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Addiction in the Workplace

I didn’t think that I would be smoking crack in the bathroom at work, but that’s where it ended. I was an MBA, a professional – I was raised in a nice, loving suburban home. I was given everything I needed and more. Addiction doesn’t discriminate. It shows up even when you’ve vowed to stay away from it.

by Lara Frazier

For most of my life, I was the good student and loving daughter. I made my parents proud with my accolades and accomplishments. I rarely got into trouble and I always said No to drugs, so how did I end up here? In the bathroom, with a crack pipe in my hand.

I think addiction weaves its way into our lives, slowly, and so often, we don’t realize how at risk we are for developing an addiction. My grandmother was an alcoholic. She drank way too much and she would pass out, fall down, and get angry. I don’t remember as much about her as I would like, because her drinking overshadowed her kindness. It was all I could see in her.

So I made vows. I would drink white wine over red wine. I would never drink too much. I would always slow down if my drinking seemed to be getting out of control. Looking back, I can see that my grandmother was self-medicating her internal pain with alcohol. Her life looked different than she imagined and she didn’t know how to handle it, without numbing.

This is how my addiction started. In my first professional position, I started taking prescription opioids at work. It was most often rare, but for a period of time, it would happen daily. I would recognize how the pill-popping was not in alignment with who I was or who I wanted to become, so I would quit and return to a normal, healthy state of mind.

But as situations worsened in my personal life, I would find myself self-medicating with booze, or with pills, or with a combination of both. I was unprepared for hardship. I didn’t know how to deal with an abusive fiancé, or change, or failure. Instead of feeling pain and handling it in a healthy way, I numbed out. I wasn’t addicted. I could stop when I wanted. I would go long periods of time without drinking or taking pills. I never saw it as an issue, until I couldn’t stop on my own. Finally, addiction had overtaken my life.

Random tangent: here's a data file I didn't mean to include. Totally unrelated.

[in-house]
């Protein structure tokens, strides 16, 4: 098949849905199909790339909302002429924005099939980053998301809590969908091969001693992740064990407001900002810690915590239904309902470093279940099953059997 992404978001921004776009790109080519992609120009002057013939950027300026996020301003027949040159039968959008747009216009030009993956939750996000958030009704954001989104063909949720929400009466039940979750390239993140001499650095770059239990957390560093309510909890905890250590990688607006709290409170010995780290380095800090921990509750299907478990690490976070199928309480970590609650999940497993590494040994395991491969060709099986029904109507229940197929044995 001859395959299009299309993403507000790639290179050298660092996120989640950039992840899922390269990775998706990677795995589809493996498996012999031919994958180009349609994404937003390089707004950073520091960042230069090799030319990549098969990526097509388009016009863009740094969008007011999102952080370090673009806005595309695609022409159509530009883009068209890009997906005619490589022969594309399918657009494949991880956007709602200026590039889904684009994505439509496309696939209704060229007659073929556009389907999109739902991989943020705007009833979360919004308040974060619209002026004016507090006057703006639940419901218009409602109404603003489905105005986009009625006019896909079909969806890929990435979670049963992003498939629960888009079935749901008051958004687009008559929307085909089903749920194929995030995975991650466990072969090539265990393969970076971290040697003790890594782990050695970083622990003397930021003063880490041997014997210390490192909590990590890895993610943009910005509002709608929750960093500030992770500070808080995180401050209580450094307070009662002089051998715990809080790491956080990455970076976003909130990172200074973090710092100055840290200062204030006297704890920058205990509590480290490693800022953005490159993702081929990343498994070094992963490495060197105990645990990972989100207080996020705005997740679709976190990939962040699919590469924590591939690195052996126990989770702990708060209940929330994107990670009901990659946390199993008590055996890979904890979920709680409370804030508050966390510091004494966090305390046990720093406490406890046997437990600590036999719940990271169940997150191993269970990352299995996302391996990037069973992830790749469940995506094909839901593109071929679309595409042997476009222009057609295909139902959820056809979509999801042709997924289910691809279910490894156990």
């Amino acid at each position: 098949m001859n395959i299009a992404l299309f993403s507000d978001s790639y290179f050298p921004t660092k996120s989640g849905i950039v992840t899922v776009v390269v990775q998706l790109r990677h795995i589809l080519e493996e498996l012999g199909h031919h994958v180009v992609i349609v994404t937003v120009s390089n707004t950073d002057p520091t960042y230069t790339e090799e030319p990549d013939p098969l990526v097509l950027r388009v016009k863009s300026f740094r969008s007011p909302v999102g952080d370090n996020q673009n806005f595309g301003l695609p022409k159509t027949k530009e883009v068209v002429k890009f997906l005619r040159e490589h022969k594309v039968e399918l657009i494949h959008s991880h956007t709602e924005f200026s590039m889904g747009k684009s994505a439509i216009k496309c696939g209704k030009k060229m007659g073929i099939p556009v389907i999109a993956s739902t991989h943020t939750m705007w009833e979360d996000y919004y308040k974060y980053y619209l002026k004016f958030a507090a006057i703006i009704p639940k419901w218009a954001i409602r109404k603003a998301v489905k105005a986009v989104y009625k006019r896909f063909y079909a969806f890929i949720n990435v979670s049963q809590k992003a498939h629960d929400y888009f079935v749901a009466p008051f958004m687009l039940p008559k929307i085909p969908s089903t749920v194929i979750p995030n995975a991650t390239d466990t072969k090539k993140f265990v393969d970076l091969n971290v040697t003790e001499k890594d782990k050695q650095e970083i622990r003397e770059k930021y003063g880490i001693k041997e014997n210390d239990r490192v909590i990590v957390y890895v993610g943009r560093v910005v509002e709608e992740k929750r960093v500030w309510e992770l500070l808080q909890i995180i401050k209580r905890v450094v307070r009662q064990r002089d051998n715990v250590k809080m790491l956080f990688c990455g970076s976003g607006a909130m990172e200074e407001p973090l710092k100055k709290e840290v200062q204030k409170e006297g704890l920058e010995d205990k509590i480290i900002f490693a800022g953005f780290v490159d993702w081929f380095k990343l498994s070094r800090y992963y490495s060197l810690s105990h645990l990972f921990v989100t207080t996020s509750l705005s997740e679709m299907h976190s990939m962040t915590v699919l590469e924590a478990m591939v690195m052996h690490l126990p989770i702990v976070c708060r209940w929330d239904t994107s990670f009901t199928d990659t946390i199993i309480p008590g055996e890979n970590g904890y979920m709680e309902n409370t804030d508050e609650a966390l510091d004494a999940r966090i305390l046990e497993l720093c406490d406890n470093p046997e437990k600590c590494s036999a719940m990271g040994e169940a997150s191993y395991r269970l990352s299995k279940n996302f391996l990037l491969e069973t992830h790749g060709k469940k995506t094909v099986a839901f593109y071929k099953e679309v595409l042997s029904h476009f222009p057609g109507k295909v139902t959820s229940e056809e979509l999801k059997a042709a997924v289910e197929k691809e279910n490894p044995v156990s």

My professional career stumbled. I never told the truth about why I quit jobs or stopped showing up. The first time I got fired I could not believe it was happening. Even though I knew I wasn’t performing, I thought I could somehow return to who I used to be. The firing led to feelings of failure. The fear of not being able to perform at work made me unable to even want to work. If I couldn’t succeed, then why keep going?

So, I took jobs that were easier for me. I felt like I wasn’t as smart as I thought I was. The negative self-talk would get louder and louder, until I could no longer hear my own inner voice. Eventually, I ended up in rehab, multiple times. I would get back on my feet and I would start a job and then slowly, I would return to behaviors that didn’t suit me. This would end up in relapse and I would find myself using drugs at work.

In one of my jobs, I was working for an advertising agency. I thought that Adderall and amphetamines would allow me to perform better. They did for a short time. But, then, as always, my addiction would get out of control. I feel so sad about the girl who had to smoke crack in the bathroom because she couldn’t keep her eyes open at a meeting. I feel sad that for a month of her life, she spent most of it, behind the wheel of a parked car, smoking meth. Who was she and how did she get there?

Addiction doesn’t discriminate. We never know who will get addicted and who won’t. I thought that I had done everything right. I never imagined my life turning into what it did. But, I also know that everything happens for a reason. Today, because of my addiction, I get to live in recovery. I share my story with the hopes that it will inspire others to change.

ABOUT LARA

Lara Frazier is a truth-teller, a sobriety warrior and a writer. She is a FIERCE believer in the power of owning our stories and is a strong advocate for addiction recovery. Lara shares a story of healing: in sobriety, through addiction, in life and love, and in all the other big huge moments of fear and magic that we rarely talk about, but we should. Find more of Lara’s work on her website at www.larafrazier.com or follow her on Instagram @sillylara.

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